We examined patterns of tissue-specific expression for a few unigenes of particular interest. Differences in expression were assayed via RT-PCR from three different tissues: male abdomen, male thorax, and female abdomen. PCR primers were designed within the predicted ORF of each unigene assayed (see Additional file 6 for primer details). Primers were designed with the Primer3 software [67]; see additonal file 6 for primer sequences. Total RNA was isolated from three adult male and female butterflies. A standard concentration of total RNA from each of these RNA extractions (H. erato, 1 μg; H. melpomene, 0.5 μg) was treated with DNase (Invitrogen, Carlsbad, CA) and reverse transcribed into single stranded cDNA using poly-T primers, SuperScript III Reverse Transcriptase (Invitrogen), and following the manufacturer's protocol. One μL of a 3-fold dilution of this cDNA was used as template in a 20 μL touch-down PCR with the following cycling parameters: initial denaturation of 95°C (2 min), 12 cycles of 95°C (30 sec) then 65-53°C (30 sec, decreasing one degree per cycle) then 72°C (2 min), 23 cycles of 95°C (30 sec) then 53°C (30 sec) then 72°C (2 min), and a final extension of 72°C (4 min). For each set of primers an equal amount of PCR amplicon (between 4 and 9 μL) from each of the nine templates was electrophoresed on a 1.2% agarose gel, stained with ethidium bromide and visualized under UV light.

Spermatophore collections and proteomic analysis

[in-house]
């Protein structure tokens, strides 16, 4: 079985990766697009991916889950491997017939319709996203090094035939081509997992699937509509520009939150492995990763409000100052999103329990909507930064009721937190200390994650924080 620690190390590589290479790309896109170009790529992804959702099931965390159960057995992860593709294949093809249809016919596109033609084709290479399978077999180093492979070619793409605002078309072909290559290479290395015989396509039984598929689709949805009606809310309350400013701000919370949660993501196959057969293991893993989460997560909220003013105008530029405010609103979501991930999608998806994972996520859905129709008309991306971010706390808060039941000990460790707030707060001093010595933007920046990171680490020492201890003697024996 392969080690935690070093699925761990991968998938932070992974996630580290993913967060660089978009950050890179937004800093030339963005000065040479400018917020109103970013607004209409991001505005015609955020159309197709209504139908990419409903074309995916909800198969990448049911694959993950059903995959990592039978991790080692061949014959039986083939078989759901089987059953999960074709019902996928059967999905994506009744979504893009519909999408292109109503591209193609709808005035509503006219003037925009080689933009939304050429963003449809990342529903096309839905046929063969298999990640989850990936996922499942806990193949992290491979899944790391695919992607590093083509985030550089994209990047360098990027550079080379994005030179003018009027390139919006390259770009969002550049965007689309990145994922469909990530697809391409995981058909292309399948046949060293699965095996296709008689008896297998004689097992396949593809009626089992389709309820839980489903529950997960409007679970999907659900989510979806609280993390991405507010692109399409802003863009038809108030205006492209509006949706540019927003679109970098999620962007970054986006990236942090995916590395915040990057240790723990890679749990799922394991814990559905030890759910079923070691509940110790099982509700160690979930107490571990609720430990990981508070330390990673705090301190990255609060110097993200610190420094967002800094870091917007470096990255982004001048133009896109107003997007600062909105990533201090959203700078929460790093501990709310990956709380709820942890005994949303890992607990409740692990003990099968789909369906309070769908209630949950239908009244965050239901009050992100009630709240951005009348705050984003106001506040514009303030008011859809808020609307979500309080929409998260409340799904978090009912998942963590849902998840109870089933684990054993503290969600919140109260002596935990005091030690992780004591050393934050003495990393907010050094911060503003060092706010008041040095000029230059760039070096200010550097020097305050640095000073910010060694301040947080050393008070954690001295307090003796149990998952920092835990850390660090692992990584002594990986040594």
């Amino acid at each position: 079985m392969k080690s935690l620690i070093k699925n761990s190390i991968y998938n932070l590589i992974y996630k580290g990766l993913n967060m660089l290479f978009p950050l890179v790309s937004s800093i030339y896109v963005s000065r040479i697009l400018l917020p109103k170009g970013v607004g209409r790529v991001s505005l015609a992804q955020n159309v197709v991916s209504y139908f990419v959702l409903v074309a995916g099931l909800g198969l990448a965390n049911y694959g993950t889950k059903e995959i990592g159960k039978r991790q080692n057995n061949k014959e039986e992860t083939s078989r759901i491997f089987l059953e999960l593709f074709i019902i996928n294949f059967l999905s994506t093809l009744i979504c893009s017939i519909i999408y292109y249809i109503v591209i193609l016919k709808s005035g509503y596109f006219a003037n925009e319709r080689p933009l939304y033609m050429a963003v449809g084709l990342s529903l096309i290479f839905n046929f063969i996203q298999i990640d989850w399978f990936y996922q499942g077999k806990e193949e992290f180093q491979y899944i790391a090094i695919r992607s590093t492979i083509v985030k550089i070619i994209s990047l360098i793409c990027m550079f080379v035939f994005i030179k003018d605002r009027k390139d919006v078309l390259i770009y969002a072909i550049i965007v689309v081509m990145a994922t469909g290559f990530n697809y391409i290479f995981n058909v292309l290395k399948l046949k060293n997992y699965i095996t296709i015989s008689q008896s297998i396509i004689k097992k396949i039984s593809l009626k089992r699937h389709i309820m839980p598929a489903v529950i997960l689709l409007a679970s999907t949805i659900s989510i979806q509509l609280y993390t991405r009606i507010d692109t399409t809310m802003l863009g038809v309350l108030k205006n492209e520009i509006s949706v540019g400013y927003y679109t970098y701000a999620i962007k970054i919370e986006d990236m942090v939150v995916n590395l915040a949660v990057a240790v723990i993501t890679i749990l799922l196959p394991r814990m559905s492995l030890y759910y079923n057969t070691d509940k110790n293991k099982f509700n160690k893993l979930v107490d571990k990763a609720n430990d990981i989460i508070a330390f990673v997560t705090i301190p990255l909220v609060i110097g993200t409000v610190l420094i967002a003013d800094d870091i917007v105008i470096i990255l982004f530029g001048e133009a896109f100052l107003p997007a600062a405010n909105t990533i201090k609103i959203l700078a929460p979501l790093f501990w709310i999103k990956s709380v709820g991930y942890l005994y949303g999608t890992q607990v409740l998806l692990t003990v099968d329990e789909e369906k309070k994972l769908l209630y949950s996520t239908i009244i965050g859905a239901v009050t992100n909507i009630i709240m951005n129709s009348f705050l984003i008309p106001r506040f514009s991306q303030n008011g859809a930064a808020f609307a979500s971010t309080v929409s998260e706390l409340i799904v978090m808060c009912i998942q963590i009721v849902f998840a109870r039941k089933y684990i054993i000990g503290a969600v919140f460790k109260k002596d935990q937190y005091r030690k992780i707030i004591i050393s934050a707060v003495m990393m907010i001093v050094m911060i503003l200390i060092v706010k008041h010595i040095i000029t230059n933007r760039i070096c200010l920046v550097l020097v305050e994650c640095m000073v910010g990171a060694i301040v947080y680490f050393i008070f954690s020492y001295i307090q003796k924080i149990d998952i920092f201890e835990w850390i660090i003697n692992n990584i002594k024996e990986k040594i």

H. erato individuals used in this experiment were taken from breeding stocks maintained at the Niagara Butterfly Conservatory, Niagara Falls, Ontario, Canada. Matings were performed in a 3 m × 3 m × 3 m screen cage inside a green house. Females recently emerged from their chrysalis were placed in the cage with several males taken from larger rearing populations. The cage was checked for coupled pairs approximately every 30 min. Coupled butterflies were placed in individual plastic boxes until they separated. Afterwards males were discarded and the spermatophore was immediately dissected out of the female's bursa copulatrix. Dissections were performed in ice-cold insect Ringer's solution. A total of 12 spermatophores were homogenized in a single microfuge tube containing 75 μL cold Phosphate Buffered Saline solution and centrifuged at 4°C for 15 minutes at 13,000 rpm. The resulting supernatant was stored at -80°C and sent to the Genome BC Proteomics Centre (University of Victoria, Canada) for two-dimensional liquid chromatography tandem mass-spectrometry (2d LC/MS) proteomic analysis. We describe this experiment only briefly here; complete details are provided in additional file 7. Initial separation of the spermatophore protein sample was performed with strong cation exchange (SCX) high performance liquid chromatography (HPLC). These SCX fractions were then analyzed on a Hybrid Quadrupole-TOF LC/MS/MS Mass Spectrometer (QStar Pulsar I, Applied Biosystems, Foster City, CA) with data acquired automatically using the Analyst QS 1.0 software (ABI MDS SCIEX, Concord, Canada). The resulting spectra were searched using the MASCOT 2.0 software (Matrix Science, Boston, MA) against a protein database generated from Heliconius unigene sequences. The protein database, created using custom Perl scripts, consisted of all ORFs ≥ 10 amino acids long from all three forward reading frames from the combined H. erato and H. melpomene accessory gland and wing unigenes. It contained approximately 180,000 protein sequences derived from Heliconius unigenes as well as likely contaminants: pig trypsin and human keratin.